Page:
Exeter City 1-2 Oldham Athletic: Five things we learned
Photo by Eddie Garvey/MI News/NurPhoto via Getty Images

Harry Kewell’s Oldham Athletic were 2-1 victors away to Exeter City on Saturday, their first win against the Grecians since 2009. It was only the Latics’ fourth win in the league this season; although their third on the road.

Here are five things to take away from the game:

Rowe’s free-kick prowess

Few Latics players in recent years have been able to produce a moment of individual brilliance as good as that of Danny Rowe against Exeter City.

With Dylan Bahamboula brought down in the middle of the park, the 30-year-old stepped up from around 35 yards out. In a position where many would have opted to play a ball into the box, he instead unleashed a powerful effort which soared over the wall and into the top-right corner.

It is not the first time this season where he has impressed from a free-kick either, having scored from range against Doncaster Rovers in the Papa John’s Trophy. During his time at AFC Fylde, it was a trademark characteristic of his playstyle.

Shades of his abilities from range were shown against Hampton and Richmond and Saturday’s result proves just how crucial he can be for Latics.

Lawlor a lifesaver

With 38% of possession across the ninety minutes, it took a spirited defensive effort to stop the Grecians nullifying Oldham’s first-half efforts.

Goalkeeper Ian Lawlor was once again solid between the sticks, making a number of good saves to make sure that Exeter’s eight shots on target only resulted in a single goal.

He even came close to stopping the first goal, only for a Randell Williams volley to undo his goal-line heroics.

A good game for Fage

French youngster Dylan Fage has made 14 appearances for Latics this season, only one less than in the 19/20 campaign, and although his game still shows some flaws, he put in a good performance against Exeter.

His workrate was excellent, constantly tracking back. His first-half pass to Dylan Bahamboula broke the lines and made way for the Congolese international to assist George Blackwood, a pivotal moment in the match.

Only 21 years old, it is worth remembering that he lacks experience in senior English football and is still a player who is growing. His final ball may not be perfect and at times he seems off the mark, but he played well in Devon on Saturday and is somebody who still has lots of time left to develop.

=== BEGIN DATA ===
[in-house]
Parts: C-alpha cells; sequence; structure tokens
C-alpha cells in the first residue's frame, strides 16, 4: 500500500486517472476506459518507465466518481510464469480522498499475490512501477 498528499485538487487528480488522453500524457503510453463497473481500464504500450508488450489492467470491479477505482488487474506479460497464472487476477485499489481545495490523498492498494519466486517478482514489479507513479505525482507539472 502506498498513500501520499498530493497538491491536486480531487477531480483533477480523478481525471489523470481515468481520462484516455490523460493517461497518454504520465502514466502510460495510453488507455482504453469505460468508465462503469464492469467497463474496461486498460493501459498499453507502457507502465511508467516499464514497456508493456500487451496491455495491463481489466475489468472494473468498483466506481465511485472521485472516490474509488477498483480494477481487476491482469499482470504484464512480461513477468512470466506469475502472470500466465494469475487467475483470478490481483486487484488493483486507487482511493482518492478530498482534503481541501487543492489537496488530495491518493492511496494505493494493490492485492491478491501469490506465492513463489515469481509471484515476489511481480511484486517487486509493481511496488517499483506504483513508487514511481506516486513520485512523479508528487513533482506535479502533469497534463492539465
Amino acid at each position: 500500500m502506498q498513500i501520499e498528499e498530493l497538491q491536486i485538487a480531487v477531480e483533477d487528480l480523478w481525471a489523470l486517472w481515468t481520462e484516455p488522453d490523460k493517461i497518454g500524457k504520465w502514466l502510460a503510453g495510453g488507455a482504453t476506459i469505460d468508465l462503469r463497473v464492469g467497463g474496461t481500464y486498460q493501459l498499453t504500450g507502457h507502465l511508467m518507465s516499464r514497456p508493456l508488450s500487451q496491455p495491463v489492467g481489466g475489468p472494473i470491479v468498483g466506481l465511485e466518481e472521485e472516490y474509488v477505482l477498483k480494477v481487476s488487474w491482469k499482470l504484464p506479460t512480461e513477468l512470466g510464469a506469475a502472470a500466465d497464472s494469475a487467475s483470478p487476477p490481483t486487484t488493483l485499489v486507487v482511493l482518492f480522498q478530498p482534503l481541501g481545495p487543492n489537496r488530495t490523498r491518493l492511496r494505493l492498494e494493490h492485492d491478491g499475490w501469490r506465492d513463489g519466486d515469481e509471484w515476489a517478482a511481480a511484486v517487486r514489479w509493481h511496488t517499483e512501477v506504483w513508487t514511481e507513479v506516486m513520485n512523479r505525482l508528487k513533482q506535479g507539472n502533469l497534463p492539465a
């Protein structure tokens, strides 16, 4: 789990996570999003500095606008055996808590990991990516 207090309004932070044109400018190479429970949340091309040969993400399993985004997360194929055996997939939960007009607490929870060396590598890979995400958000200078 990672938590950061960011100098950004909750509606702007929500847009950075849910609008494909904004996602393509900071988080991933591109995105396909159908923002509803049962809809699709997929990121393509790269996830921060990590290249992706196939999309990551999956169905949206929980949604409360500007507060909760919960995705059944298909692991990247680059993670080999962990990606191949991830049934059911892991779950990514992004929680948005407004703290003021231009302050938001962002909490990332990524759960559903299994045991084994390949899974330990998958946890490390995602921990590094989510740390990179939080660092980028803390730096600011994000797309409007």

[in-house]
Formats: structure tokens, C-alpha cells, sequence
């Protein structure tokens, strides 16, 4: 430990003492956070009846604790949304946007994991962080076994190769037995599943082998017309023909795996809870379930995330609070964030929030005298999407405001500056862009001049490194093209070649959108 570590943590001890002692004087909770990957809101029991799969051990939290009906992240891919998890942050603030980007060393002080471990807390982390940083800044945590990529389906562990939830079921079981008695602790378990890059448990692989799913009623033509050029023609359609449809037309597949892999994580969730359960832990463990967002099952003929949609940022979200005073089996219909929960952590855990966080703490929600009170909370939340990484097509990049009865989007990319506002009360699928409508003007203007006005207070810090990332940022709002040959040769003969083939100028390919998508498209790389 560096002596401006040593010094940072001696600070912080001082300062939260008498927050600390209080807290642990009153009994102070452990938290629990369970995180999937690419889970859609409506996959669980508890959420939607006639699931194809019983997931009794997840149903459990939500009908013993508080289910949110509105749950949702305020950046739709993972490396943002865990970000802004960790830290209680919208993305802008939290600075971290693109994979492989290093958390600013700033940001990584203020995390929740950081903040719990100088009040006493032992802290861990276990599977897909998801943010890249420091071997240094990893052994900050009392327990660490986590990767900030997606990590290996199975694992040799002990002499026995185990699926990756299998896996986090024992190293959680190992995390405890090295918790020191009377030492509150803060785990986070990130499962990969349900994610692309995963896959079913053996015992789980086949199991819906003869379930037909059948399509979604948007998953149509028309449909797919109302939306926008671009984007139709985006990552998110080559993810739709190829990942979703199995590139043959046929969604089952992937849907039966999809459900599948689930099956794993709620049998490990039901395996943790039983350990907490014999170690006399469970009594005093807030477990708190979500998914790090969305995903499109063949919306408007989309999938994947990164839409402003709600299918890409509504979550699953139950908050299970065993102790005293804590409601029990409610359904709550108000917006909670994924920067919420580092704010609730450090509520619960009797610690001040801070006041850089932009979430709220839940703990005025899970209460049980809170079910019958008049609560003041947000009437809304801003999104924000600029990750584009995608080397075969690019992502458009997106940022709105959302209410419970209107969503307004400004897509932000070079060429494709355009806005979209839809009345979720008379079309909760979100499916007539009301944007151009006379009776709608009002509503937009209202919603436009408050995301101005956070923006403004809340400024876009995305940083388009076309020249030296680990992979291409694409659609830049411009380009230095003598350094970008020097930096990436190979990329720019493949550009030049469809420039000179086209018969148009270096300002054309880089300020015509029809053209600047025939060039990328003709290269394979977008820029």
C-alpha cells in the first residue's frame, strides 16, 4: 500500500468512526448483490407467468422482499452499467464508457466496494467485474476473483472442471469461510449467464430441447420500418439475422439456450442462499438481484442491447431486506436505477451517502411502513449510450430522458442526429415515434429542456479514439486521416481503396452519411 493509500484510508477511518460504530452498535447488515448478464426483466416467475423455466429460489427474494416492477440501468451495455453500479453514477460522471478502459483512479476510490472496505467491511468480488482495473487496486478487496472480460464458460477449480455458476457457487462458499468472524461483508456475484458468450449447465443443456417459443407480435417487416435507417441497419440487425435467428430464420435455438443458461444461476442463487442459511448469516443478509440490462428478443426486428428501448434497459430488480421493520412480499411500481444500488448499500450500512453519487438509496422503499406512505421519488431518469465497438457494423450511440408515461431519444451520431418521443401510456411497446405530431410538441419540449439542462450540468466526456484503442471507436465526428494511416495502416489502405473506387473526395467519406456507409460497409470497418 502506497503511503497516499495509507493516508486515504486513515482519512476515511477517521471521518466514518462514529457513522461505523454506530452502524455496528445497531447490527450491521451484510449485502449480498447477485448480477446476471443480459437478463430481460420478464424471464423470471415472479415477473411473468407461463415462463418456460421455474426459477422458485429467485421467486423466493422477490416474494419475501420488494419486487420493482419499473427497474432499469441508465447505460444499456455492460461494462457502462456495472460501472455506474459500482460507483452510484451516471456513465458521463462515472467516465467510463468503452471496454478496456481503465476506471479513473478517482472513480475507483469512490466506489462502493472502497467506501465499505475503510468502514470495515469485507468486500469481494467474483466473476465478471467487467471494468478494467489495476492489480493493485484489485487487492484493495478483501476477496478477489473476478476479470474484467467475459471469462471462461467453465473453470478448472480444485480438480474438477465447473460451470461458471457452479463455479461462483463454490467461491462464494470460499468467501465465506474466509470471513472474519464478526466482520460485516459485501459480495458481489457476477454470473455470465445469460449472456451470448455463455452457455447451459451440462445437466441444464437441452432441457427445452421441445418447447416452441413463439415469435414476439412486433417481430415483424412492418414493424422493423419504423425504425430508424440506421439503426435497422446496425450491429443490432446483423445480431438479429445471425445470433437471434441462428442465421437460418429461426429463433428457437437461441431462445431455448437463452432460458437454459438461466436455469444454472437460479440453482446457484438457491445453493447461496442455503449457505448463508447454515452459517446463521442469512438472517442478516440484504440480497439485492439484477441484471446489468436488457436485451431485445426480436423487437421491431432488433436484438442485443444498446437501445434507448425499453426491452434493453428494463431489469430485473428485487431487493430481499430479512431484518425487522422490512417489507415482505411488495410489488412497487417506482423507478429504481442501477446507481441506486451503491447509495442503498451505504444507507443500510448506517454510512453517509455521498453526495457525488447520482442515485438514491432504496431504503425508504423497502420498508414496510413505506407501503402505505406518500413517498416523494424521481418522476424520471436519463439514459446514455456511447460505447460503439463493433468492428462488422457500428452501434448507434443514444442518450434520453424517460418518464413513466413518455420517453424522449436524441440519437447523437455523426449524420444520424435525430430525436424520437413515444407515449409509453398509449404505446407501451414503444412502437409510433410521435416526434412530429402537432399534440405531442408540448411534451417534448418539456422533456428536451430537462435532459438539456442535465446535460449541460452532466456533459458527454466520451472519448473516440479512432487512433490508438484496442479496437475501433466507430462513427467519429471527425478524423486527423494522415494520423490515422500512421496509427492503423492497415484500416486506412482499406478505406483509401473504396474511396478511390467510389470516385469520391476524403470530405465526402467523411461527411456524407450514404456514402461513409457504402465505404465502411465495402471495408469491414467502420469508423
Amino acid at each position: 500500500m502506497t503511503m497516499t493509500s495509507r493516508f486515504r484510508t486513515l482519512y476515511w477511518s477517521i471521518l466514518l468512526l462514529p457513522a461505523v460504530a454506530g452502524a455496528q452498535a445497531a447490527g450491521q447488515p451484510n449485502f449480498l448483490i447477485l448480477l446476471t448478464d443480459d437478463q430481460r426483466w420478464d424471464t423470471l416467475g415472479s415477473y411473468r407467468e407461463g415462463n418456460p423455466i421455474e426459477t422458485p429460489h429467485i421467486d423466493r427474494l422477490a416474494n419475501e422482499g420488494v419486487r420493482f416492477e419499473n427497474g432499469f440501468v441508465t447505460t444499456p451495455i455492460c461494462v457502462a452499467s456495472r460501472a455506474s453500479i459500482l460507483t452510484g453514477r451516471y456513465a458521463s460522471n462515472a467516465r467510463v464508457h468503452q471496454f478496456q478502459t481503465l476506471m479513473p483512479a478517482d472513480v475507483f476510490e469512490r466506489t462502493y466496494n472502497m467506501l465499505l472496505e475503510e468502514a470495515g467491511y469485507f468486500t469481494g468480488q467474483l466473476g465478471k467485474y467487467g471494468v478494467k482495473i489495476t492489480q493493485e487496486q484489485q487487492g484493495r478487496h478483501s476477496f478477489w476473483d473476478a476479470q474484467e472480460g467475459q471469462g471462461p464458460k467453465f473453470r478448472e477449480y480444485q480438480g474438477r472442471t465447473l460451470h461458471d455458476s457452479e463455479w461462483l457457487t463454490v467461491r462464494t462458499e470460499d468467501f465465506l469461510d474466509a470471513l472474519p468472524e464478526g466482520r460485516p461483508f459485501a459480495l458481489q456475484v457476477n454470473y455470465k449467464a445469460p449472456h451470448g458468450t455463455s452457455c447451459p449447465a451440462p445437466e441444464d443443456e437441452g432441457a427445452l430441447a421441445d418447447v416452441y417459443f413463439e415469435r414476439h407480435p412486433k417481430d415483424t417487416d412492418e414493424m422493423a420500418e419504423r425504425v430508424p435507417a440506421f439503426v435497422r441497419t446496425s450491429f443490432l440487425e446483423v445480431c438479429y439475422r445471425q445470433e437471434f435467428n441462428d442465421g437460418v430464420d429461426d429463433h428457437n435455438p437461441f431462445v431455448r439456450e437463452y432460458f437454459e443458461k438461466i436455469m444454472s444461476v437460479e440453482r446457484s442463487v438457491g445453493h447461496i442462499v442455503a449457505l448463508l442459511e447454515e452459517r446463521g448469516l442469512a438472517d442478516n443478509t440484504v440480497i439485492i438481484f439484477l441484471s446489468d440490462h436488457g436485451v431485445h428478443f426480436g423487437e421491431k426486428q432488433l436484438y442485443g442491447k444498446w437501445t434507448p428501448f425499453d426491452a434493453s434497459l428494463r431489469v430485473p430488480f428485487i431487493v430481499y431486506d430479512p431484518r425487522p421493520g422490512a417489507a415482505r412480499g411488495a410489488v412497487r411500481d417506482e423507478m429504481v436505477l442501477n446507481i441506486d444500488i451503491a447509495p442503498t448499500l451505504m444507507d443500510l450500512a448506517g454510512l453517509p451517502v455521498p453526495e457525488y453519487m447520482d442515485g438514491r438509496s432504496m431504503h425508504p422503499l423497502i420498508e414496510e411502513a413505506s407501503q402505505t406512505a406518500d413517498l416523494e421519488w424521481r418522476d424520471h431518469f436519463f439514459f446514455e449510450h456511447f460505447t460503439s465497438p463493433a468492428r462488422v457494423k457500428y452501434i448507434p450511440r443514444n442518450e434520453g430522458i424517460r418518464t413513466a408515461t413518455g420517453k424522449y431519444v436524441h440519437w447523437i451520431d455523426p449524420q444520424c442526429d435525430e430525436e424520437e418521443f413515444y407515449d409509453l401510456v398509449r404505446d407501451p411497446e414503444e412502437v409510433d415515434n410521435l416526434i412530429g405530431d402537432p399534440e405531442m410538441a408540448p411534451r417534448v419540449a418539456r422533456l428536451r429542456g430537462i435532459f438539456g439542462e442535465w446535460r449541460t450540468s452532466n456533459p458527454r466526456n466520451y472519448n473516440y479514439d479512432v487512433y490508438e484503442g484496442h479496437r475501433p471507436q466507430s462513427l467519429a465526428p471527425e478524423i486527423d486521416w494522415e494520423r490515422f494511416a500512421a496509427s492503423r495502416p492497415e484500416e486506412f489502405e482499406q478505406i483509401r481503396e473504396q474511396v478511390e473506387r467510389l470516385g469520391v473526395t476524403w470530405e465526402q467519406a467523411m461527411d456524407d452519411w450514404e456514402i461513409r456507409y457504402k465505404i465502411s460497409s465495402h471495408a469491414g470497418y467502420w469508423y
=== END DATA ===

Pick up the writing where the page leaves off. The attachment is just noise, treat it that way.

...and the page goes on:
Blackwood settling in

In a more natural position on the left of the Latics’ attacking line, George Blackwood put in arguably his best performance of the season.

His finish for the opener will undoubtedly be overshadowed by Rowe’s free-kick, but it was an excellent goal in its own right, the Australian coming onto the ball and curling it past Jökull Andrésson at the first time of asking.

He has previously been deployed as a central striker and that does not always get the best out of his game, often clashing with the similar, more reserved style of Danny Rowe. Blackwood cannot bring the same threat with speed in front of goal that Zak Dearnley and Conor McAleny may, but he has his own strengths which must be taken advantage of.

It has taken him some time to get up to full fitness and settle into the squad but the forward, who joined on a two-year deal over the summer, was crucial to Oldham’s success in Saturday’s game.

A lack of clinicalness

Picking up three points against an Exeter side who were 13-games unbeaten is a good feat in itself, but Oldham should have really had the result wrapped up much earlier than they did.

In a short space of time in the second half, George Blackwood, Dylan Fage and Danny Rowe all had chances which they should have converted, but they were not able to beat the goalkeeper.

Dylan Bahamboula was once again formidable on the wing, but his end product often leaves more to be desired, and if he had managed to score, then the game could have been a much more comfortable win for the Latics.

The readmissions of Dearnley and McAleny, who are both currently out through injury, could help with this and being more clinical could be especially advantageous if Oldham are to have greater consistency in the league this year.

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